When there is no cross-appeal/objection, HC cannot go beyond the Judgment & Decree of Trial Court while dismissing an appeal against It.
Author: Sudhanshu Paliwal, Btech LLB 5th yr, UPES Dehradun.
In the case of AkhilBharatvarshiya Marwari Agarwal JatiyaKosh& Others v. BrijlalTibrewal& Others (civil appeal nos. 1208812089 of 2018), the apex court has put a limit on the appellate powers of High Courts by propounding that “The Appellant, the Original Defendants cannot be put in a worse condition than beyond the judgment and decree passed by the Trial Court which was challenged before the first appellate Court in appeal and that too in the absence of any cross-appeal or cross-objection from the original plaintiffs’ side.”
The three-judge bench comprising of Justice AK Sikri, Justice Ashok Bhushan and Justice MR Shah in the case ruled that in an appeal preferred by the original defendants, at the most, the high court can dismiss the appeal and confirm the judgment and decree passed by the trial court.
The Bombay HC, while dismissing the appeals, directed the defendant to execute the deed of conveyance to the extent of 2700 sq. meters of land, however, the trial court while decreeing the suit filed by the plaintiff had only directed the defendant to convey the title and execute the document in favour of the Society in respect of the suit building and land to the extent of the suit building, which was1009 sq. meters.
According to the Supreme Court, the HC’s judgment, which goes beyond the judgment and decree passed by the trial court is not sustainable, more particularly, in absence of cross-appeal and /or cross-objections filed by the plaintiffs.
Supreme Court ruled that, once the HC dismissed the appeal, thereafter, the HC could not have passed any further order beyond the scope and ambit of the appeal before it and by doing so in this case, it has exceeded its jurisdiction and exercised power not vested in it, thus the HC’s judgment, which goes beyond the judgment and decree passed by the trial court is not maintainable, especially, in absence of cross-appeal/cross-objections filed by the plaintiffs.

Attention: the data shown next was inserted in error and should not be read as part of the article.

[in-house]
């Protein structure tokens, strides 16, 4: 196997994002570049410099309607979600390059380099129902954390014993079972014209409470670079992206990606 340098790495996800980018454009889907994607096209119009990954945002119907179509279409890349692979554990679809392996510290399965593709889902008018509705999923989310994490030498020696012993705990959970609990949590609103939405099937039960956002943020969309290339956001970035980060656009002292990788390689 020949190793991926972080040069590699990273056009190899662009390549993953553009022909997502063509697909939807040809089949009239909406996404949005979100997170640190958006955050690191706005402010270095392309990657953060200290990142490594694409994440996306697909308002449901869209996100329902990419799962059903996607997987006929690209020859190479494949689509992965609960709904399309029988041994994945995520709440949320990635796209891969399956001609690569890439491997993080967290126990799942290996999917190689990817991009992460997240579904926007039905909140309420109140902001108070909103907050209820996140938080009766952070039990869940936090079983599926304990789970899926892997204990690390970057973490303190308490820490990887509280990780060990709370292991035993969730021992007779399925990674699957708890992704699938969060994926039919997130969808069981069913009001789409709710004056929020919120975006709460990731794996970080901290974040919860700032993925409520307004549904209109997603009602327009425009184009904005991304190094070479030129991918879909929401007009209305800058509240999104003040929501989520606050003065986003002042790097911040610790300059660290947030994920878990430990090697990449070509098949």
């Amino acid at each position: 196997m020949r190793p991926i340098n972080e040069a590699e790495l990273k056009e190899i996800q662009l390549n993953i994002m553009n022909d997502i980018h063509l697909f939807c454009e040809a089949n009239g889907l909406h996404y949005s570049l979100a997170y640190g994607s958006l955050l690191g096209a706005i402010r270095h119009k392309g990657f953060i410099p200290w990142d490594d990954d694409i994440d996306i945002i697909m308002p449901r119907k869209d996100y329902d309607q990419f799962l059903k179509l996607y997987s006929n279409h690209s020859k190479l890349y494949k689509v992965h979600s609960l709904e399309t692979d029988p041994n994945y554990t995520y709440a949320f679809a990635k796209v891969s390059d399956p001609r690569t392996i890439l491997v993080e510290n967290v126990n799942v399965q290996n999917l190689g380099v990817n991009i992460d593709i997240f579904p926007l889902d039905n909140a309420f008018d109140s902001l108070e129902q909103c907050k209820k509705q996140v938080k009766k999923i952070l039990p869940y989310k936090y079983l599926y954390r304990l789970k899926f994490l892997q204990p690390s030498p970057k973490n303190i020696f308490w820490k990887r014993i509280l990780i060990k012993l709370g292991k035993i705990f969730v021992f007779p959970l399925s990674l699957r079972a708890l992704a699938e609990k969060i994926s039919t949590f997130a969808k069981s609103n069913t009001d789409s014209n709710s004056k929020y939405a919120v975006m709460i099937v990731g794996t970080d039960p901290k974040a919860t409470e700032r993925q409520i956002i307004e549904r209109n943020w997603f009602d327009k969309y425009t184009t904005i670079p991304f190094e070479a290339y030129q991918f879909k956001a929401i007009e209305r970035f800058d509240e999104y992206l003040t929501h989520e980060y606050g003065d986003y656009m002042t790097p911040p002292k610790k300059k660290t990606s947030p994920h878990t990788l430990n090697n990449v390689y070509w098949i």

In the subsequent issue, whether such an order/orders could have been passed by the high court below the “Note for speaking to the Minutes”, the apex court observed that, “A “Note for speaking to Minutes” is required to be entertained only for the limited purpose of correcting a typographical error or an error through oversight, which may have crept in while transcribing the original order. Once, the judgment/order is pronounced and if any party to the same wants any rectification of any typographical error and any clerical mistake regarding the date or number, such a party may apply to the concerned Court for correcting such an error in the judgment/order. However, a “Note for speaking to the Minutes” cannot be considered at par with a review application or in a given case, with an application for clarification/modification of an order. A “Note for speaking to the Minutes” can never be considered to be an application of such a nature. While passing the impugned order below the “Note for speaking to the Minutes”, the High Court has virtually modified its original order passed in the First Appeal. While passing the impugned order, the High Court has given further directions as if the High Court is passing the order on an application for clarification/modification. Therefore, such a course was not open to the High Court while deciding a “Note for speaking to the Minutes”. Since the High Court has travelled beyond its jurisdiction in regard to the scope of deciding a “Note for speaking to the Minutes”, we have no option but to set aside the impugned order passed below the “Note for speaking to the Minutes”.”
Subsequently, the Supreme Court has directed the impugned order of the Joint Divisional Registrar to be modified to the extent of granting deemed conveyance of the area admeasuring 1009 sq. meters only.
Conclusively, the orders passed by the HC are quashed and set aside and the civil appeals arising from these orders are accordingly allowed.